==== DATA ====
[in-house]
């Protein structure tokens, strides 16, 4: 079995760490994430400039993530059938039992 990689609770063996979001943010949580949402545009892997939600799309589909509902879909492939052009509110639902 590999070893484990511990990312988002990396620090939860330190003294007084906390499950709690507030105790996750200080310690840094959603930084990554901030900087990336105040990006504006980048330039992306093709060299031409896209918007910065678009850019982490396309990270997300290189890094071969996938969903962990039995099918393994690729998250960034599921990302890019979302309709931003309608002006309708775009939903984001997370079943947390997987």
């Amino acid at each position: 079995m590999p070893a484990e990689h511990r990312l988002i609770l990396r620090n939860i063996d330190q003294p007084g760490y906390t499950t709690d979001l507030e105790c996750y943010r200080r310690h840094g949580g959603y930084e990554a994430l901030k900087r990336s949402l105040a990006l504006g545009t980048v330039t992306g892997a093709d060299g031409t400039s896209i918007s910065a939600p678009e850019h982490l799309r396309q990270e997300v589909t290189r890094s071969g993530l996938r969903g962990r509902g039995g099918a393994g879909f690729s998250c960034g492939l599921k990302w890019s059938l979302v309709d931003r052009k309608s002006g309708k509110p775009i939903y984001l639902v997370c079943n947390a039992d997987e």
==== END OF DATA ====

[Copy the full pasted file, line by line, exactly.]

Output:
[in-house]
């Protein structure tokens, strides 16, 4: 079995760490994430400039993530059938039992 990689609770063996979001943010949580949402545009892997939600799309589909509902879909492939052009509110639902 590999070893484990511990990312988002990396620090939860330190003294007084906390499950709690507030105790996750200080310690840094959603930084990554901030900087990336105040990006504006980048330039992306093709060299031409896209918007910065678009850019982490396309990270997300290189890094071969996938969903962990039995099918393994690729998250960034599921990302890019979302309709931003309608002006309708775009939903984001997370079943947390997987």
């Amino acid at each position: 079995m590999p070893a484990e990689h511990r990312l988002i609770l990396r620090n939860i063996d330190q003294p007084g760490y906390t499950t709690d979001l507030e105790c996750y943010r200080r310690h840094g949580g959603y930084e990554a994430l901030k900087r990336s949402l105040a990006l504006g545009t980048v330039t992306g892997a093709d060299g031409t400039s896209i918007s910065a939600p678009e850019h982490l799309r396309q990270e997300v589909t290189r890094s071969g993530l996938r969903g962990r509902g039995g099918a393994g879909f690729s998250c960034g492939l599921k990302w890019s059938l979302v309709d931003r052009k309608s002006g309708k509110p775009i939903y984001l639902v997370c079943n947390a039992d997987e």